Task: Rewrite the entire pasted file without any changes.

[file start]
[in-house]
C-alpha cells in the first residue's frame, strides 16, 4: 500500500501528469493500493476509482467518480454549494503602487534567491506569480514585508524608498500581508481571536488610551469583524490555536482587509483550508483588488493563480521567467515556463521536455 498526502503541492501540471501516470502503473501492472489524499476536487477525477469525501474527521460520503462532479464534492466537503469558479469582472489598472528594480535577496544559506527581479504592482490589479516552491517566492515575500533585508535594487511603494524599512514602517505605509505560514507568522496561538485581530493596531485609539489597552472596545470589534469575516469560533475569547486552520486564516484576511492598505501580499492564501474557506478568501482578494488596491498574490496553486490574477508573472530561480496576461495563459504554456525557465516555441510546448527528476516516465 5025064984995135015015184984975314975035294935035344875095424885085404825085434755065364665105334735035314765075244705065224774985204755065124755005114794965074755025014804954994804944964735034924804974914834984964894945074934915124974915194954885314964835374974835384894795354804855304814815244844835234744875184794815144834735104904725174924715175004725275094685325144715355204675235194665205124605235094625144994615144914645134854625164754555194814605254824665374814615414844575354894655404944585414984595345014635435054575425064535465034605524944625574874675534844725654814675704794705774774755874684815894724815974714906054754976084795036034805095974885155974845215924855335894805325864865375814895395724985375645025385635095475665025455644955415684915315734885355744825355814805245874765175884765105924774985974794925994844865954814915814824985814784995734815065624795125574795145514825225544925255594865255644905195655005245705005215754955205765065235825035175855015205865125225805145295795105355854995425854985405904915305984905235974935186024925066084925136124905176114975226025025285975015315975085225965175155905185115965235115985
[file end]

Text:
[in-house]
C-alpha cells in the first residue's frame, strides 16, 4: 500500500501528469493500493476509482467518480454549494503602487534567491506569480514585508524608498500581508481571536488610551469583524490555536482587509483550508483588488493563480521567467515556463521536455 498526502503541492501540471501516470502503473501492472489524499476536487477525477469525501474527521460520503462532479464534492466537503469558479469582472489598472528594480535577496544559506527581479504592482490589479516552491517566492515575500533585508535594487511603494524599512514602517505605509505560514507568522496561538485581530493596531485609539489597552472596545470589534469575516469560533475569547486552520486564516484576511492598505501580499492564501474557506478568501482578494488596491498574490496553486490574477508573472530561480496576461495563459504554456525557465516555441510546448527528476516516465 5025064984995135015015184984975314975035294935035344875095424885085404825085434755065364665105334735035314765075244705065224774985204755065124755005114794965074755025014804954994804944964735034924804974914834984964894945074934915124974915194954885314964835374974835384894795354804855304814815244844835234744875184794815144834735104904725174924715175004725275094685325144715355204675235194665205124605235094625144994615144914645134854625164754555194814605254824665374814615414844575354894655404944585414984595345014635435054575425064535465034605524944625574874675534844725654814675704794705774774755874684815894724815974714906054754976084795036034805095974885155974845215924855335894805325864865375814895395724985375645025385635095475665025455644955415684915315734885355744825355814805245874765175884765105924774985974794925994844865954814915814824985814784995734815065624795125574795145514825225544925255594865255644905195655005245705005215754955205765065235825035175855015205865125225805145295795105355854995425854985405904915305984905235974935186024925066084925136124905176114975226025025285975015315975085225965175155905185115965235115985